By now, just about everyone on the planet has heard that Volvo Cars is coming to South Carolina, but news this good is worth repeating.
Gov. Nikki Haley announced last month that Volvo will build its first U.S. assembly plant in Berkeley County. Construction is scheduled to begin this fall, and the project represents a $500 million investment in the Palmetto State economy. When production begins in 2018, the plant will create 2,000 new jobs initially, and as many as 4,000 new jobs by 2030—figures that don’t include the additional jobs and economic opportunities that will be created by suppliers and support industries. Any way you slice it, Volvo’s decision to build cars in South Carolina is a big win for the state’s economy.
You might be surprised to learn that South Carolina’s not-for-profit electric cooperatives played an important role in closing the deal. Large manufacturing plants run on electricity, and as the operators of the state’s largest utility network—70,000 miles of line serving more than 70 percent of the state’s landmass—we showed Volvo executives that they had reliable partners who wanted the company to succeed in the Palmetto State. The plant will be served by Edisto Electric Cooperative, and neighboring support facilities will be served by Berkeley Electric Cooperative.
For nearly three decades, co-ops have been recruiting new industry to South Carolina through the S.C. Power Team, a business-development partnership with Santee Cooper, the state-owned utility. Since 1988, the Power Team has brought more than $11 billion in capital investments and 63,000 jobs to our state by helping companies find suitable industrial sites with the utility infrastructure they need to grow and prosper.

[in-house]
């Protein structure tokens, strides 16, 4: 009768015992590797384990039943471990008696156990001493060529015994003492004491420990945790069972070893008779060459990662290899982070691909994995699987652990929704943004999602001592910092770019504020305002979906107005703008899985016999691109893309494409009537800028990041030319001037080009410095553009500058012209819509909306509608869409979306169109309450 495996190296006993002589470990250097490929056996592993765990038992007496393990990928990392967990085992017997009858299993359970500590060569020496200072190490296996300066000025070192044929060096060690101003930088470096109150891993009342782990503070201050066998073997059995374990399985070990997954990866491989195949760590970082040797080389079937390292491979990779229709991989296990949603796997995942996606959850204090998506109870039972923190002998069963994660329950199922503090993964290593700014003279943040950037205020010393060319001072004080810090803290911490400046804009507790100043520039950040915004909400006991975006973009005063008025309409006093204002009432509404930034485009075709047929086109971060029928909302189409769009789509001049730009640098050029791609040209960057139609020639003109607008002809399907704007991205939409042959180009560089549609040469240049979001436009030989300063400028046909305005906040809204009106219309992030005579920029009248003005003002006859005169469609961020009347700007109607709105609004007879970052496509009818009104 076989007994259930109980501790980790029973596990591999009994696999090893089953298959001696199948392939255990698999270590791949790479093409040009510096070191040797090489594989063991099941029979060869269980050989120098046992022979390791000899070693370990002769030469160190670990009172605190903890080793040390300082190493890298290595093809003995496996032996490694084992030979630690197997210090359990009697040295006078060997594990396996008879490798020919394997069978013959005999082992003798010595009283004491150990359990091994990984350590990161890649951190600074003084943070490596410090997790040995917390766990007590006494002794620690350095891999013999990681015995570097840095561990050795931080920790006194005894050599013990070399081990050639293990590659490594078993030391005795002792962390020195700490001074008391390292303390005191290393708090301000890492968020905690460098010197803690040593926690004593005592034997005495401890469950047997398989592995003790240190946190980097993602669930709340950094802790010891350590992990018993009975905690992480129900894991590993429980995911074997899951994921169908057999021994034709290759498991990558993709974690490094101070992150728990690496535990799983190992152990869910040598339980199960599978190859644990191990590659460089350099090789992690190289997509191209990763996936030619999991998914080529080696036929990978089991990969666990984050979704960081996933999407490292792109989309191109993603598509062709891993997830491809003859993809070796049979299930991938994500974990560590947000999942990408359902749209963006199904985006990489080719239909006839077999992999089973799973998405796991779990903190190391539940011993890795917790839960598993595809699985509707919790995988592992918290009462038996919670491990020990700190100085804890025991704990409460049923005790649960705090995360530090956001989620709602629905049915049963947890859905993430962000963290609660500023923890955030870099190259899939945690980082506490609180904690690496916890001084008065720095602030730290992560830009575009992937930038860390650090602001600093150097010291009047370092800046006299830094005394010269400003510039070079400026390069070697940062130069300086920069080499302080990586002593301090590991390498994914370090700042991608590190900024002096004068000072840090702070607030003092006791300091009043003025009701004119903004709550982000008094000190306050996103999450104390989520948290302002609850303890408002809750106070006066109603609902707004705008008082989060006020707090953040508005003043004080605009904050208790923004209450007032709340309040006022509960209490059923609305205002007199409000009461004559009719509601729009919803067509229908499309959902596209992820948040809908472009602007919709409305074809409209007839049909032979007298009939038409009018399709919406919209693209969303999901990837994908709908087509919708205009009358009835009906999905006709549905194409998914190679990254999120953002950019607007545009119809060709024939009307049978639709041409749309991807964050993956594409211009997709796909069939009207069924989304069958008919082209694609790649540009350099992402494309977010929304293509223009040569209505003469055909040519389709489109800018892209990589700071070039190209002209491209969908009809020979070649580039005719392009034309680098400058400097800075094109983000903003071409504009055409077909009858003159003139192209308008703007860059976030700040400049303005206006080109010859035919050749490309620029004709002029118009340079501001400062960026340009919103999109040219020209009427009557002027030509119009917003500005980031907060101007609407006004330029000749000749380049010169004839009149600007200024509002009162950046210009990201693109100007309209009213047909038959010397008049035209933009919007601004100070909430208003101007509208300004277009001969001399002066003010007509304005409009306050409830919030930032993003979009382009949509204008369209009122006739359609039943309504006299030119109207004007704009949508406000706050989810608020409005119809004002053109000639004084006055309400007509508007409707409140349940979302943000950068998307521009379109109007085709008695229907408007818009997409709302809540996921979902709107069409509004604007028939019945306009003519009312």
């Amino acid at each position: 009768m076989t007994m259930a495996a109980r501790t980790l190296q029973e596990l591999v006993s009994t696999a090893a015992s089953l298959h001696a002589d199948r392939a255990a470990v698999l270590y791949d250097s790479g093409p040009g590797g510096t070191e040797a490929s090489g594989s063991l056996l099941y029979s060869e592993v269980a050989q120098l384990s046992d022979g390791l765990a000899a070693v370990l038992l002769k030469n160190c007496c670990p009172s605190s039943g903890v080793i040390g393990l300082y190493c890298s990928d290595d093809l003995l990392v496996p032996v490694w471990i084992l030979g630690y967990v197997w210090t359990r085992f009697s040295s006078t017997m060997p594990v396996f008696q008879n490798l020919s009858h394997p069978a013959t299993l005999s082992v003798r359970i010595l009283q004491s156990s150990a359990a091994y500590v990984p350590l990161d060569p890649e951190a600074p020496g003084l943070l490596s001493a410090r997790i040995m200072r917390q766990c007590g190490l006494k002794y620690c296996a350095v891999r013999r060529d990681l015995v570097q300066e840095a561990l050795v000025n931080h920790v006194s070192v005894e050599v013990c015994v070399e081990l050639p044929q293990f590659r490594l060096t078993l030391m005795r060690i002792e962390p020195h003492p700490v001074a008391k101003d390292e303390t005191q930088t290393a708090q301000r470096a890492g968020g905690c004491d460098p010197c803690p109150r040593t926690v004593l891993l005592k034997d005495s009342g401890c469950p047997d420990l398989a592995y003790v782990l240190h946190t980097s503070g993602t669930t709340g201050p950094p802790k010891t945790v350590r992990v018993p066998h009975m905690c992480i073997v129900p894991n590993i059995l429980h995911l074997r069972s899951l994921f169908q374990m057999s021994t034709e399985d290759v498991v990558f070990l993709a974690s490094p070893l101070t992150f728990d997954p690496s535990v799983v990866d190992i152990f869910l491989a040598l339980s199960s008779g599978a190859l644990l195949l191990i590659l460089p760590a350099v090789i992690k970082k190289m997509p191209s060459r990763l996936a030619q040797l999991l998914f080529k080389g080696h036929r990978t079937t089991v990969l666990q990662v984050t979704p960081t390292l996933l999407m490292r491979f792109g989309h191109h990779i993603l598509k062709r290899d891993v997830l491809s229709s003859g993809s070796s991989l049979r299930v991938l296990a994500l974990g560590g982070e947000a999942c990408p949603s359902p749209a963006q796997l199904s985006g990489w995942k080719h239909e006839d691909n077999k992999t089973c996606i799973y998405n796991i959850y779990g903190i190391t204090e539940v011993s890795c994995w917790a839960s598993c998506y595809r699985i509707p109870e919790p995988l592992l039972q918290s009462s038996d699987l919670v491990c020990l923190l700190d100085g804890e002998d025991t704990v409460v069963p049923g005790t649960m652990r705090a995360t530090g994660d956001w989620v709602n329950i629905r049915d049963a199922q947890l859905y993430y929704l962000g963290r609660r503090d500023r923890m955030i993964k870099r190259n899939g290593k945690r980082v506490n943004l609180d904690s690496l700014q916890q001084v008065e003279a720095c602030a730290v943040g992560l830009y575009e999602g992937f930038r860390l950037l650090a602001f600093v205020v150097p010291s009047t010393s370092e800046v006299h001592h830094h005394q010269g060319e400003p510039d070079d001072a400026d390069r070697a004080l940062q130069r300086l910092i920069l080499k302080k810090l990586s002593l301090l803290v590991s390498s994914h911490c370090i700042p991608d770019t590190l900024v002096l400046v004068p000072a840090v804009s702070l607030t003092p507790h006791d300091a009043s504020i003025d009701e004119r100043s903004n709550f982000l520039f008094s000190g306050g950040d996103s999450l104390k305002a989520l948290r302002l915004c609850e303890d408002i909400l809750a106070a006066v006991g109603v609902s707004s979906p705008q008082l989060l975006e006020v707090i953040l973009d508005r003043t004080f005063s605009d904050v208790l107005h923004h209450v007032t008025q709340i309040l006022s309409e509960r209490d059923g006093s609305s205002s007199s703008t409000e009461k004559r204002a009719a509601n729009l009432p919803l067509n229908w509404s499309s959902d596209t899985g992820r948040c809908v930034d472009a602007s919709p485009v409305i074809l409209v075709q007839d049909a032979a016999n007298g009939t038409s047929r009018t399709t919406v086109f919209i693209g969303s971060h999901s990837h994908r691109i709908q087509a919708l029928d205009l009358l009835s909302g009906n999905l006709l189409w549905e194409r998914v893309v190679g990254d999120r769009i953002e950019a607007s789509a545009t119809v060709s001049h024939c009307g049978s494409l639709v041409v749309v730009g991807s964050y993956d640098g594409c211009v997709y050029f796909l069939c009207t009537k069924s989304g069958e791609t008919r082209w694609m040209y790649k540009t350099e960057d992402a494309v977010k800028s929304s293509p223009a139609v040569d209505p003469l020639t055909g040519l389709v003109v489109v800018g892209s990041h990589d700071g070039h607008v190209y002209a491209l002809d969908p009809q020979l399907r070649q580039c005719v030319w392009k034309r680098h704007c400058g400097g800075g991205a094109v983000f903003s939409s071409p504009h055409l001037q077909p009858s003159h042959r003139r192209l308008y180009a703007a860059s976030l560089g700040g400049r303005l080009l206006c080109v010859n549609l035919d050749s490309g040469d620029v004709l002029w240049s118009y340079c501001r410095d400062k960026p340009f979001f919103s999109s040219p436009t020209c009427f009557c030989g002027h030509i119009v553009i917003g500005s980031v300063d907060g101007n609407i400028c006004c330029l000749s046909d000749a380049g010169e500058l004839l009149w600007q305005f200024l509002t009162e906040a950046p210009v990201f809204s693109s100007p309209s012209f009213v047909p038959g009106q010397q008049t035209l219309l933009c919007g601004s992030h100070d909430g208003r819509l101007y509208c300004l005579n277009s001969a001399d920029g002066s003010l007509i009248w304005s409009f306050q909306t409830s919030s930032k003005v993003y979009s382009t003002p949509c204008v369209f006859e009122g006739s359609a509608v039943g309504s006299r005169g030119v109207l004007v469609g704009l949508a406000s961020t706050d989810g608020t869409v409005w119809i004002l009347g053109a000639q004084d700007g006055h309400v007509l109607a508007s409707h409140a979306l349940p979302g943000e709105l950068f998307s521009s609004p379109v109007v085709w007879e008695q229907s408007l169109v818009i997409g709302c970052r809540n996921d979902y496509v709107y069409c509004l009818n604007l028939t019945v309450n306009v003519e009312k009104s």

While the Volvo deal is getting all the press, it’s only the latest in a string of wins for the Power Team, says James Chavez, president and CEO.
In the first five months of this year, the organization landed 15 other projects that will bring capital investments of more than $661 million and the potential for 1,645 new jobs to co-op-served communities across the state. Now that we can add Volvo to the roster, the 2015 scorecard for capital investment stands at $1.16 billion (yes, billion)—and the year isn’t even half over.
Even better: All of these new projects are coming on the heels of a banner 2014 that saw $923.6 million in new capital investments and 8,381 new jobs announced for the Palmetto State as a result of the Power Team’s work. “We’re just getting started,” Chavez says. “There is so much opportunity out there.”
It might seem odd to some that cooperatives serving rural and suburban South Carolina are heavy hitters in economic development, but it’s an example of our commitment to the communities we serve. Providing affordable and reliable power is our daily work, but helping our friends and neighbors live better lives is our real purpose, and it’s been that way since the first S.C. electric co-ops were formed in the 1930s.
By virtue of our not-for-profit structure, our ethic of service to community and the strength of our statewide network, South Carolina’s electric cooperatives are uniquely positioned to help grow our economy by supporting job creation. Attracting new industry creates a wave of economic benefits that extend far beyond the new paychecks generated every two weeks. More money spent in local economies spurs new business opportunities and supports the local tax bases that fund our public schools.
The ripple effects of all this new industry will benefit South Carolina for generations to come, and we’re proud to have played a part in making it happen.
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